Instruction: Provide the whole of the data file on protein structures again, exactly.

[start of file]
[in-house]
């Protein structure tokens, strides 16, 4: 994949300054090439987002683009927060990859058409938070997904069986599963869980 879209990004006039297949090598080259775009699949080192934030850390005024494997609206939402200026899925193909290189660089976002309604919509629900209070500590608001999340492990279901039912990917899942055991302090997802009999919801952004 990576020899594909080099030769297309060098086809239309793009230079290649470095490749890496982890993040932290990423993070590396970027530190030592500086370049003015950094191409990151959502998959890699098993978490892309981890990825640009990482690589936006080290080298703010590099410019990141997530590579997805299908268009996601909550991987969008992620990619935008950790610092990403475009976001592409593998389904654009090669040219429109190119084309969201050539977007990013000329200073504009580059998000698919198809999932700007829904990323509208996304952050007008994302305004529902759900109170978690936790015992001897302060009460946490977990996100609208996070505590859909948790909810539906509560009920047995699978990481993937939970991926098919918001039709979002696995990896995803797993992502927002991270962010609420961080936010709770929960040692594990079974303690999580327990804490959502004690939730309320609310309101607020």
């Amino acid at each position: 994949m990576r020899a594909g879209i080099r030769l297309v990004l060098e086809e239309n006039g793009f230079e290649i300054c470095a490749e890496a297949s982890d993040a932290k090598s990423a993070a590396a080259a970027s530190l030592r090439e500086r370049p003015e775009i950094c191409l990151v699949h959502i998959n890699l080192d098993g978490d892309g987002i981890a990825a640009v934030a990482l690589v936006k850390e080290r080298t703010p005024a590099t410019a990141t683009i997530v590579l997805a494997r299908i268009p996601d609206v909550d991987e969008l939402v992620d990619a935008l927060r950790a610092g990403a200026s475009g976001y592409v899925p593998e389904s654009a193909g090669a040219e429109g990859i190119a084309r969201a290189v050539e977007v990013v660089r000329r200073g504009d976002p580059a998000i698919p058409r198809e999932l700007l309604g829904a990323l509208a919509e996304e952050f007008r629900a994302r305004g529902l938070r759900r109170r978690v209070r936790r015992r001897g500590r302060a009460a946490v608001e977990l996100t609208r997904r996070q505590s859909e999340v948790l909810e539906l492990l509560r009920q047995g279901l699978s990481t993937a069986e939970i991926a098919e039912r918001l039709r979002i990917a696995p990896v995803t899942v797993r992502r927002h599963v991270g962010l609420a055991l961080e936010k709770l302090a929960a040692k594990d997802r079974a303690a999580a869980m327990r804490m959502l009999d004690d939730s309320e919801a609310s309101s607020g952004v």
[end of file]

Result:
[in-house]
């Protein structure tokens, strides 16, 4: 994949300054090439987002683009927060990859058409938070997904069986599963869980 879209990004006039297949090598080259775009699949080192934030850390005024494997609206939402200026899925193909290189660089976002309604919509629900209070500590608001999340492990279901039912990917899942055991302090997802009999919801952004 990576020899594909080099030769297309060098086809239309793009230079290649470095490749890496982890993040932290990423993070590396970027530190030592500086370049003015950094191409990151959502998959890699098993978490892309981890990825640009990482690589936006080290080298703010590099410019990141997530590579997805299908268009996601909550991987969008992620990619935008950790610092990403475009976001592409593998389904654009090669040219429109190119084309969201050539977007990013000329200073504009580059998000698919198809999932700007829904990323509208996304952050007008994302305004529902759900109170978690936790015992001897302060009460946490977990996100609208996070505590859909948790909810539906509560009920047995699978990481993937939970991926098919918001039709979002696995990896995803797993992502927002991270962010609420961080936010709770929960040692594990079974303690999580327990804490959502004690939730309320609310309101607020």
């Amino acid at each position: 994949m990576r020899a594909g879209i080099r030769l297309v990004l060098e086809e239309n006039g793009f230079e290649i300054c470095a490749e890496a297949s982890d993040a932290k090598s990423a993070a590396a080259a970027s530190l030592r090439e500086r370049p003015e775009i950094c191409l990151v699949h959502i998959n890699l080192d098993g978490d892309g987002i981890a990825a640009v934030a990482l690589v936006k850390e080290r080298t703010p005024a590099t410019a990141t683009i997530v590579l997805a494997r299908i268009p996601d609206v909550d991987e969008l939402v992620d990619a935008l927060r950790a610092g990403a200026s475009g976001y592409v899925p593998e389904s654009a193909g090669a040219e429109g990859i190119a084309r969201a290189v050539e977007v990013v660089r000329r200073g504009d976002p580059a998000i698919p058409r198809e999932l700007l309604g829904a990323l509208a919509e996304e952050f007008r629900a994302r305004g529902l938070r759900r109170r978690v209070r936790r015992r001897g500590r302060a009460a946490v608001e977990l996100t609208r997904r996070q505590s859909e999340v948790l909810e539906l492990l509560r009920q047995g279901l699978s990481t993937a069986e939970i991926a098919e039912r918001l039709r979002i990917a696995p990896v995803t899942v797993r992502r927002h599963v991270g962010l609420a055991l961080e936010k709770l302090a929960a040692k594990d997802r079974a303690a999580a869980m327990r804490m959502l009999d004690d939730s309320e919801a609310s309101s607020g952004v």